You choose, we deliver
If you are interested in this story, you might be interested in others from The Journal Gazette. Go to and pick the subjects you care most about. We'll deliver your customized daily news report at 3 a.m. Fort Wayne time, right to your email.

Editorial columns

  • Hoosier court reinforces lack of hope in justice system
    Recently, the Indiana Supreme Court added to its legacy of contempt for working-class Hoosiers by proclaiming that a deceptively named “right-to-work” law does not violate the Indiana Constitution.
  • Erin's House helps grieving kids cope
    We have all seen the headlines – car accident, one fatality, a male 35 years old – but we sometimes forget the likelihood that there is a child tied to this adult. Maybe he was a father, uncle, brother, cousin or dear friend.
  • Word to the wise: Build vocabulary early
    The PNC Financial Services Group recently hosted the Guinness Book of World Records attempt for largest vocabulary lesson as part of Grow Up Great, our early childhood education program.

State boosts ‘smart-on-crime’ approach

For the past several years, state legislators from both parties have been working with prosecutors, judges, public defenders and many other experts to reduce recidivism – the number of repeat offenders – in Indiana by overhauling the laws governing our criminal justice system. The result of that work is House Bill 1006, a proposal before the Indiana General Assembly that would add a “smart on crime” approach to traditional “tough on crime” policies.

While revising the criminal code is a complicated task, the policies that have driven the revision process are simple and straight-forward:

•Deal with nonviolent offenders in a smarter way that reduces the number of repeat offenders.

•Add certainty to sentencing so victims understand how long the offender will be incarcerated.

•Make sure all sentences fit the crime.

•Utilize resources that are saved through decreasing time served by nonviolent offenders to increase the time served by violent offenders.

Victims of crime would gain greater certainty about the actual time their perpetrators would serve. As proposed, offenders sentenced to prison will serve 75 percent of their sentence, as opposed to 50 percent served under the current criminal code.

This is accomplished by reducing credit time granted for good behavior from one day for each day served to one day for every three days served. Credit time for earning degrees and completing other programs is capped at two years, down from the current four years, and loopholes that have allowed some offenders to earn excessive credit time not intended by the Legislature are closed.

Prosecutors have found it difficult to apply the state’s convoluted habitual offender law, which is designed to increase sentences for criminals convicted of multiple felonies. HB 1006 streamlines the law so we can be protected from criminals who have shown they cannot obey the law.

In Indiana’s current criminal justice system, all too often low-level, nonviolent criminals are sent to state prisons. The Department of Correction spends time and money to process and house these offenders for only a few months, with little or no time to address the behavior that put them in prison in the first place.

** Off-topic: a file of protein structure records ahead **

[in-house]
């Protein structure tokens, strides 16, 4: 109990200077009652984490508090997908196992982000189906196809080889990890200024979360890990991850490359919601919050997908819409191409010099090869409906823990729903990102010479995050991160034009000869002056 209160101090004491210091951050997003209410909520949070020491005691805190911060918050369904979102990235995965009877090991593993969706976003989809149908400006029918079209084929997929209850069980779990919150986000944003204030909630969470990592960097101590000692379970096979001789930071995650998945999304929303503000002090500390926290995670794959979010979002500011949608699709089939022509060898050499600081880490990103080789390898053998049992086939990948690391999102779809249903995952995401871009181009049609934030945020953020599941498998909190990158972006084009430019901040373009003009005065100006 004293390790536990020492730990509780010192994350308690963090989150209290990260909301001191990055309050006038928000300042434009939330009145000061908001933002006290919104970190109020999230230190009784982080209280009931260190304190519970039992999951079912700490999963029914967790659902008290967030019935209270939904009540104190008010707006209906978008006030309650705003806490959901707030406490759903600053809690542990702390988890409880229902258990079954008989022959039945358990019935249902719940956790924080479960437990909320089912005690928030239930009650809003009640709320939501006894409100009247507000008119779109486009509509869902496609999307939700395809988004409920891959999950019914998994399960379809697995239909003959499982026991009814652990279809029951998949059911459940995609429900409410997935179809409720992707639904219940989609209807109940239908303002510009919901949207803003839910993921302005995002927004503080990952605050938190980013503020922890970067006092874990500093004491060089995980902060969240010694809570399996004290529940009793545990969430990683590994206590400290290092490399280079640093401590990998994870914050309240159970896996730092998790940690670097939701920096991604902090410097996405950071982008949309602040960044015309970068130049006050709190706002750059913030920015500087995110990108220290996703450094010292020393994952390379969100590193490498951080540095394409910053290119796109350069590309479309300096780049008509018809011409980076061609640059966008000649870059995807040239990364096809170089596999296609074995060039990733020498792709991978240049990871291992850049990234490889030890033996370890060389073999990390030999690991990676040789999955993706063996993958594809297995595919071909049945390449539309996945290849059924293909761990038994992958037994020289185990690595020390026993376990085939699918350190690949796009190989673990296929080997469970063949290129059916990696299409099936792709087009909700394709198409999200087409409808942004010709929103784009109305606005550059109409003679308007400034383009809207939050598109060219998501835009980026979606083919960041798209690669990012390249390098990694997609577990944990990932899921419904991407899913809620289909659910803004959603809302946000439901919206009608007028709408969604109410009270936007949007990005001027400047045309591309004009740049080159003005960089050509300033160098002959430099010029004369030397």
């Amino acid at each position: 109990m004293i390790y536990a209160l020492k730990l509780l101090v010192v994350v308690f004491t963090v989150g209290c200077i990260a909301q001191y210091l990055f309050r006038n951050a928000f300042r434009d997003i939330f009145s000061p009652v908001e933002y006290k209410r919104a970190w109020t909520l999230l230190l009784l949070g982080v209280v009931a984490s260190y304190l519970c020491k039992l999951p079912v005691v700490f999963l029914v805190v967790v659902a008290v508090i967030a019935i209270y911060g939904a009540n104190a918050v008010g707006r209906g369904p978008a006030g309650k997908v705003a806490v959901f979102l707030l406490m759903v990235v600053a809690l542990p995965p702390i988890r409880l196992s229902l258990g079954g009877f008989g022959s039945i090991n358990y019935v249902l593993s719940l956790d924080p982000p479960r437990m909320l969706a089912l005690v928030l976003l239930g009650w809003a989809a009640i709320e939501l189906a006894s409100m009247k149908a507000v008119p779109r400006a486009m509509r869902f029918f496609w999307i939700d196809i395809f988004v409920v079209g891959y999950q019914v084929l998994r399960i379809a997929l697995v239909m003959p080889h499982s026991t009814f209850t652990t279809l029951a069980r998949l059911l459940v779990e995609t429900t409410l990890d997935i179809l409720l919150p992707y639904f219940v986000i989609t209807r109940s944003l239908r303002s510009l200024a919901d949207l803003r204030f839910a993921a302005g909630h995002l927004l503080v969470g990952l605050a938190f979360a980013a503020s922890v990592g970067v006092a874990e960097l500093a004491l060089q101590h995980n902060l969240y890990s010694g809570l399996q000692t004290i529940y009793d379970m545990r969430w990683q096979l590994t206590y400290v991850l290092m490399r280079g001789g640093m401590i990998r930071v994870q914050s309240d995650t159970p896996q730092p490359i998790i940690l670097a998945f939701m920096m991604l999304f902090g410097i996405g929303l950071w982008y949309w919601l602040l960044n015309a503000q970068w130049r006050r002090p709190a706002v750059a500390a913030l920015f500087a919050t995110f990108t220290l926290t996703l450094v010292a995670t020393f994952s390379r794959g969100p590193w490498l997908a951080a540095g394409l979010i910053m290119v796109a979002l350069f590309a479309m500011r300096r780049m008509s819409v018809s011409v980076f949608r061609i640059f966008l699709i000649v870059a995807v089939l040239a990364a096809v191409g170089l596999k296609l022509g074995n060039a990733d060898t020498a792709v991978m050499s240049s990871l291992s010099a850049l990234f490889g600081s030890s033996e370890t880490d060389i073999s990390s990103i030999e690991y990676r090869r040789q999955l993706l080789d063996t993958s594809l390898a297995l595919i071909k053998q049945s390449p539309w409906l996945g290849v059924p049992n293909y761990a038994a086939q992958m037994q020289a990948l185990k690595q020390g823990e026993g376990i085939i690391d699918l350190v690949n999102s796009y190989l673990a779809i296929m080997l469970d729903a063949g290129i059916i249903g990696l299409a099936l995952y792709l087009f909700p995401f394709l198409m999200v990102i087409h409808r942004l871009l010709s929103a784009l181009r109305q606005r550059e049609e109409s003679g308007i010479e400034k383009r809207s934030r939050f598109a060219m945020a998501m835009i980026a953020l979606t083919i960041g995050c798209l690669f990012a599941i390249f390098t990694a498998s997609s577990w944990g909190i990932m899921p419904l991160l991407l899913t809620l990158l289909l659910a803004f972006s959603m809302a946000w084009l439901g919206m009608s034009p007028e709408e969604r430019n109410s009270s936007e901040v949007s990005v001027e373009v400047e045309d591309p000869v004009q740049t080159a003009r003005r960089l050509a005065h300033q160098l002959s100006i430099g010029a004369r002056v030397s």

Offenders serve their sentences and return to our communities with the same problems that led to their crimes in the first place – often related to drug addiction or mental health issues.

In many cases, they end up committing more crimes. Scientific studies of “evidence-based best practices” used in other states show that this revolving door of low-level criminals cycling in and out of prison can be broken. For a fraction of the cost of warehousing these offenders in our state prisons, a new approach of intensive supervision through probation and community corrections programs can shut down the revolving door.

Offenders under intensive supervision would be required to address the causes of their behavior through several means, including participation in a drug treatment or a mental health program and holding down a job. Minor violations of their terms of probation would result in swift and certain sanctions followed by a return to the intensive supervision. It would not call for revoking their probation and sending them back to state prison to sit out the remaining months of their sentence.

By using these proven techniques to break the cycle of crime, state resources are freed up to make us safer from violent criminals. The proposed criminal code revisions will reduce state prison costs while calibrating sentences to make sure they are proportionate to the severity of the crime.

There are four classes of felonies in our current criminal code (Class A-D). The proposed legislation would expand the four classes to six by dividing Classes A and B into two parts. Murder will remain its own separate classification.

Indiana Republicans and Democrats came together in a sustained effort to overhaul a criminal code that has not seen any significant changes in more than 30 years.

Many people from around the state have spent literally thousands of hours studying Indiana’s justice system, recommending improvements to our criminal laws and identifying methods that have proven to reduce crime. That effort has resulted in HB 1006 – a bill that carefully balances the need to be both smart and tough on crime – which deserves to be passed into law.

State Reps. Greg Steuerwald, R-Avon, (left), and Matt Pierce, D-Bloomington, wrote this for Indiana newspapers.